BMO Harris Bank announced this week the appointment of Anthony Hudson as Regional President, Retail Banking, Wisconsin. He replaces Sang Kim, who has been appointed Head of BMO’s U.S. Customer Contact Center. Based in Milwaukee, Hudson will report to Carolyn Booth, Head of Distribution, U.S. Personal and Business Banking.
“I’m really humbled with this promotion,” Hudson told Madison365 in an interview. “I started out in banking right out of undergrad, and I was committed to working my tail off and always being open to coaching. I was blessed to have some phenomenal coaches throughout my entire career. I joined BMO eight years ago because I thought this organization was different in how they treated their people. How they supported their people and ultimately how they advanced their people through their career journey.”
Throughout his eight years with BMO, Hudson has held roles in Premier Banking and Private Wealth, leading teams in Southwest and Northwest Wisconsin. Most recently, Anthony led a key pillar of BMO EMpower, BMO’s five year, $5 billion commitment to address barriers faced by minority businesses, communities and families. Hudson will continue supporting diversity initiatives at the bank to help grow the business and acquire new talent.
BMO announced this week that it was expanding the program nationwide after a successful pilot got $11 million into the hands of more than 260 Black and Latinx entrepreneurs.
“I couldn’t be more excited to see this come to Wisconsin and make this a priority for us,” Hudson said of the EMpower program. He said he believes there is a large number of Black and Latinx-owned startups ready to take the next step. “We just have to find them and support them in a way that allows them not just to navigate, but to come out on the other side of this really thriving,” he said.
Hudson said he believes Wisconsin is ready to embrace diversity and equity, too.
“There is a readiness and willingness today to say, ‘We’re going to be different. We’re going to do different,’” he said. “So, what I would say is, when you ask about the next five and 10 years, it’s about how we lock arms and actually execute on one common agenda to take this state higher. I think we’re poised to do that.”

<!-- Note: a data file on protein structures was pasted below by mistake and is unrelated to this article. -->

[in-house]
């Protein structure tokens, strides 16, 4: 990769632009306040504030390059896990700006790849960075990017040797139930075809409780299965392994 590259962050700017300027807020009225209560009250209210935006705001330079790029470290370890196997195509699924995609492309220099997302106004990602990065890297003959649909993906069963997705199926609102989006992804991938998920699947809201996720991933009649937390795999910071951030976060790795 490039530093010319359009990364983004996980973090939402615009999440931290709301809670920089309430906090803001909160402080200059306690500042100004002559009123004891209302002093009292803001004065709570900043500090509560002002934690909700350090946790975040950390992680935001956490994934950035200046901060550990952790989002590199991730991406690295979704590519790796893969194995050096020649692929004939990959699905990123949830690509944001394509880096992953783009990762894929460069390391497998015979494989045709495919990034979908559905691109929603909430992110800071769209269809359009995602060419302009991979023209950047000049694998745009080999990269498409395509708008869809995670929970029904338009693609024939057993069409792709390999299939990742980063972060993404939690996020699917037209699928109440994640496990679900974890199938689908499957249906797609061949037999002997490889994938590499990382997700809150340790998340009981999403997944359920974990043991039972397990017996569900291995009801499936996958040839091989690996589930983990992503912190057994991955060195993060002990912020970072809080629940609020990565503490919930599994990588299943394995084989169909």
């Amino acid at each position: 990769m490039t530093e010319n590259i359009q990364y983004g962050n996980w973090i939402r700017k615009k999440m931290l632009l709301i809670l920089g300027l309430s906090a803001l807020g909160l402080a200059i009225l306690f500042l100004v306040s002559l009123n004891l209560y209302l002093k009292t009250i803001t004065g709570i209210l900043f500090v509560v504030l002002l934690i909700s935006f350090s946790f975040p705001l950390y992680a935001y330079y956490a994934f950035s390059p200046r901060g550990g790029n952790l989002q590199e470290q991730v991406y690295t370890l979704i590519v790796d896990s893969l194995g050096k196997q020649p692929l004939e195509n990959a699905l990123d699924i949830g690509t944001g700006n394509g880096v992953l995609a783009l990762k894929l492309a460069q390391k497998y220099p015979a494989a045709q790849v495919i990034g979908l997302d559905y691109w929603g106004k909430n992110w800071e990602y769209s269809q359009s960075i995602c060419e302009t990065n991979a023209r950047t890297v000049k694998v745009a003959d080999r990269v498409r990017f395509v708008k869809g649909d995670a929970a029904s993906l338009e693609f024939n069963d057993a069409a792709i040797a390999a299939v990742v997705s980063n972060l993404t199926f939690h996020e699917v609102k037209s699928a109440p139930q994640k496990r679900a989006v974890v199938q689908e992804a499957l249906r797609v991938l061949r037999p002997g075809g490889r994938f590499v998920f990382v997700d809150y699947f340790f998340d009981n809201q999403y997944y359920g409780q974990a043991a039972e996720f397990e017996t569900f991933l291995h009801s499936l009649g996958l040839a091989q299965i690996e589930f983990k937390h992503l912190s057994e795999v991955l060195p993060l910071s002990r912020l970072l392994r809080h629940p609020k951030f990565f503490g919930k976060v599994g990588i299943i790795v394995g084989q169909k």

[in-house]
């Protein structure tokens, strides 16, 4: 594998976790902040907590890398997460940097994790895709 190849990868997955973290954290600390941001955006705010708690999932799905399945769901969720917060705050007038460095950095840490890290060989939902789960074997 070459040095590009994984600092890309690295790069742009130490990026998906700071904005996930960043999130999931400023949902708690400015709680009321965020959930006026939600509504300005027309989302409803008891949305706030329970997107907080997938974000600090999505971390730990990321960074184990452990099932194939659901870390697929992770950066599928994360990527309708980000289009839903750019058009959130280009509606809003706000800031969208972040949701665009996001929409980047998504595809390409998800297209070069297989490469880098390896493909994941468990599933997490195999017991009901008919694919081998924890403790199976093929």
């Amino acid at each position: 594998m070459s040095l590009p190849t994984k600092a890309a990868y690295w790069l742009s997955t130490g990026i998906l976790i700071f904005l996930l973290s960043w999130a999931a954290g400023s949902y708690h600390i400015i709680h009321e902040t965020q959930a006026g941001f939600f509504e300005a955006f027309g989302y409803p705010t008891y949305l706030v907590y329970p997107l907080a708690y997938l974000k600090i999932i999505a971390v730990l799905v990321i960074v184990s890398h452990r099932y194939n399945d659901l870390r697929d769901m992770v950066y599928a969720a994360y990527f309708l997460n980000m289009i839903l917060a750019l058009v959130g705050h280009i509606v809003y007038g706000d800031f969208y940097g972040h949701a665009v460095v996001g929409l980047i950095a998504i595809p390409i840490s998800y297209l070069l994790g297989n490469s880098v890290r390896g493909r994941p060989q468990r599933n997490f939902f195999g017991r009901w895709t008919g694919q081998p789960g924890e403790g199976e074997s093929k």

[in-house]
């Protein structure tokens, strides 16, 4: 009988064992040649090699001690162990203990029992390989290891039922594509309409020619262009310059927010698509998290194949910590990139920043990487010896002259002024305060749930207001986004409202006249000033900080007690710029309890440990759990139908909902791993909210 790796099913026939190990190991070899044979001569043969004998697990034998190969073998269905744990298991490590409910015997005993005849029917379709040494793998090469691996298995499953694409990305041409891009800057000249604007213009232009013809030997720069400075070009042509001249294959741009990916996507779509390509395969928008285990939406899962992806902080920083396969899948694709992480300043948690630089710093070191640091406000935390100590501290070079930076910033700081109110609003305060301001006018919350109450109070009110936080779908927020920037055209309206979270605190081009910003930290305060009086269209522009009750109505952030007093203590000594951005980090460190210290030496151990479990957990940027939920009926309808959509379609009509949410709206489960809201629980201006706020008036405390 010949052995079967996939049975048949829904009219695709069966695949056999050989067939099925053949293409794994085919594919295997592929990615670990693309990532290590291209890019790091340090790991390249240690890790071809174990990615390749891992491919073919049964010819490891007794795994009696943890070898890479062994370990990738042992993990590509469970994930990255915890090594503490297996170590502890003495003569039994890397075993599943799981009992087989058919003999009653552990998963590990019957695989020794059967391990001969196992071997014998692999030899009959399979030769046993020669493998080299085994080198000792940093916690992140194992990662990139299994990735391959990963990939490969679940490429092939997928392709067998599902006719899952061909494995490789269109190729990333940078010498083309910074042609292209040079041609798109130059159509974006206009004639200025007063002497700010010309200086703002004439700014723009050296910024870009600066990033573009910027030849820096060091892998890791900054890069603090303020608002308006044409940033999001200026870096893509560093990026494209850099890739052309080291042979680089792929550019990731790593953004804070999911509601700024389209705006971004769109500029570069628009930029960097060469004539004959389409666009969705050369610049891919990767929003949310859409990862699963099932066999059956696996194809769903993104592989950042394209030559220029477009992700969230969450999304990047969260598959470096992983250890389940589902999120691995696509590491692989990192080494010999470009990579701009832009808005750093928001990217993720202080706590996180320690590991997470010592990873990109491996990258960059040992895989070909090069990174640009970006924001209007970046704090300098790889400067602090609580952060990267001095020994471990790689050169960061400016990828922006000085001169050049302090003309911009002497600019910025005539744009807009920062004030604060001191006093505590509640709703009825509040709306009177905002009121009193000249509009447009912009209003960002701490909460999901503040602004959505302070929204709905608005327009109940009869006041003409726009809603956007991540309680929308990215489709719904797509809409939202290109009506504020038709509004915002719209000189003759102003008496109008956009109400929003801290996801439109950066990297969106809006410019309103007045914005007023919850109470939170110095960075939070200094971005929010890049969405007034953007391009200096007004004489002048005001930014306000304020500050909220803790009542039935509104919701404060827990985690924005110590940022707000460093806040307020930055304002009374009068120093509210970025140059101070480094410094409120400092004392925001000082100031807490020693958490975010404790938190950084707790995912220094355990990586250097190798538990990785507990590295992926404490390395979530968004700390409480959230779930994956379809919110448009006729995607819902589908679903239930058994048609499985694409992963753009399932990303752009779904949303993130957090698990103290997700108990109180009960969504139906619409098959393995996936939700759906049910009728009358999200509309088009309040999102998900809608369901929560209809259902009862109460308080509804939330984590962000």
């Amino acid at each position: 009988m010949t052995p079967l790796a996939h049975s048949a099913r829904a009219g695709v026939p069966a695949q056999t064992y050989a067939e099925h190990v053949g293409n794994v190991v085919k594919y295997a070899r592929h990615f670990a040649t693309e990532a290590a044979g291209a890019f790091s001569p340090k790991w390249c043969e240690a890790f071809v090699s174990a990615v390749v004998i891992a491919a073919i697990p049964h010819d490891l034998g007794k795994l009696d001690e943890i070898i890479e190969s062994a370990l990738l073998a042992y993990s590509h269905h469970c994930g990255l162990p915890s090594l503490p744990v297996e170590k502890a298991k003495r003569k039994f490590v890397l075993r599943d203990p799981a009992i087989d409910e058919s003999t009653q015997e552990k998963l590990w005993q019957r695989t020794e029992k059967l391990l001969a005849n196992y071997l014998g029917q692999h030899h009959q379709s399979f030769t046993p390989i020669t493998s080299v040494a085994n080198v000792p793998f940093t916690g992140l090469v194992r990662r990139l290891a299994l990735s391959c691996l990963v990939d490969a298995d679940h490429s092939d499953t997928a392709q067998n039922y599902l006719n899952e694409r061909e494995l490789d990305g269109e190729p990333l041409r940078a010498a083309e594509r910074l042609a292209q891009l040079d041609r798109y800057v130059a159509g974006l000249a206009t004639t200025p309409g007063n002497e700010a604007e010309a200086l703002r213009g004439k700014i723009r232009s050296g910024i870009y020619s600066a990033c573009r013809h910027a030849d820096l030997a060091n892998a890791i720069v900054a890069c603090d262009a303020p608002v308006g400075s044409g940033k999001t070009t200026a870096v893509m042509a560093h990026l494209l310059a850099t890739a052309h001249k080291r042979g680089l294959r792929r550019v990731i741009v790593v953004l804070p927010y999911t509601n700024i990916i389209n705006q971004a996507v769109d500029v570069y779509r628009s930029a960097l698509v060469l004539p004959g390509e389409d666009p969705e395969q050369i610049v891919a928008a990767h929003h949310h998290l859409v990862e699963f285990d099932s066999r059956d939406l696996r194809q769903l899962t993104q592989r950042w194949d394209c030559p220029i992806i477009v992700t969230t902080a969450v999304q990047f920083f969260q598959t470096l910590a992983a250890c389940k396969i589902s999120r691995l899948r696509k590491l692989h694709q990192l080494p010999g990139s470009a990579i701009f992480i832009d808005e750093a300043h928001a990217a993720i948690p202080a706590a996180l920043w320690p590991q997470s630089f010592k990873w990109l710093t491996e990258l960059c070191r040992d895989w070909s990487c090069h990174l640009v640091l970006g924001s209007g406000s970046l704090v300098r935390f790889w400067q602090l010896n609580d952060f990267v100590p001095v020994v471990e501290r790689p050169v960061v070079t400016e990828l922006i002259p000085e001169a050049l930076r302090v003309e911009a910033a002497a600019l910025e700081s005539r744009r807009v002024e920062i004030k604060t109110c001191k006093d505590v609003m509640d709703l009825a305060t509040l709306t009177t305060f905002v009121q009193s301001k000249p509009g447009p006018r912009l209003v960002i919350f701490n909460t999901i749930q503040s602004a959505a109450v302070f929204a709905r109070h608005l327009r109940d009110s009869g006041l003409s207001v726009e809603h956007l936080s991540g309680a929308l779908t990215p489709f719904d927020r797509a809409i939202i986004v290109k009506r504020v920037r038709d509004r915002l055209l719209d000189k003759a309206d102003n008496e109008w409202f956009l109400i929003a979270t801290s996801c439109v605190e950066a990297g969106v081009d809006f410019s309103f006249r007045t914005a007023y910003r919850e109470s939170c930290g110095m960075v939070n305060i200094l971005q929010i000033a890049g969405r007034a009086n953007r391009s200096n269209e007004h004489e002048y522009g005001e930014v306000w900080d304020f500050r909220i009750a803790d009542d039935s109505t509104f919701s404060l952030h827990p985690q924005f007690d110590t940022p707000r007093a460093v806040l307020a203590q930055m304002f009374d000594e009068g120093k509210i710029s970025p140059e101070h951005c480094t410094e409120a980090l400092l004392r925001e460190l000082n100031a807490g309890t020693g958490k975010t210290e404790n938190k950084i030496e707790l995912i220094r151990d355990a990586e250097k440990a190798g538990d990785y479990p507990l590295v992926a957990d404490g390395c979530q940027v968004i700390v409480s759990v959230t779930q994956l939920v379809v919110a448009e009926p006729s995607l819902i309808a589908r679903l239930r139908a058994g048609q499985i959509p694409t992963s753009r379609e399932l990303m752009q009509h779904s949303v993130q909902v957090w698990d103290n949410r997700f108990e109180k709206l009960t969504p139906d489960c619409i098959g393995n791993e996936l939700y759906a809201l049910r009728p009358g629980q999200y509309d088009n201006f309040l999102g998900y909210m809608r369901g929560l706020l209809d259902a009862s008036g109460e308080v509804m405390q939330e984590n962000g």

Hudson has worked closely with many non-profit organizations in Southern Wisconsin to help close the wealth gap that often exists in minority communities. He serves on the executive board for City Year Milwaukee, the Girls and Boys Club of Dane County and the Madison Urban League.
He was a 2017 recipient of the Milwaukee Business Journal’s 40 Under 40 award, a 2020 recipient of In Business (Madison) magazine’s 40 Under 40 award and a recipient of Who’s Who in Black Charlotte in both 2011 and 2012. He was named to Madison365’s Black Power List in 2019.
Hudson received a Bachelor of Science degree in Business Administration with a concentration in Finance from Xavier University. In 2016, he completed an executive banking program through the Consumer Bankers Association at Furman University.
He emphasized the importance of coaching and mentorship on his way up the corporate ladder, and offered some advice for young folks coming up.
“There’s no substitute for hard work,” he said. “What I would continue to message that young person, and it would be a message to young people today, is patience is important. You have to give yourself enough time, be patient with yourself enough to truly master the space that you’re in. Then, I’ll couple that with not being afraid to take risks.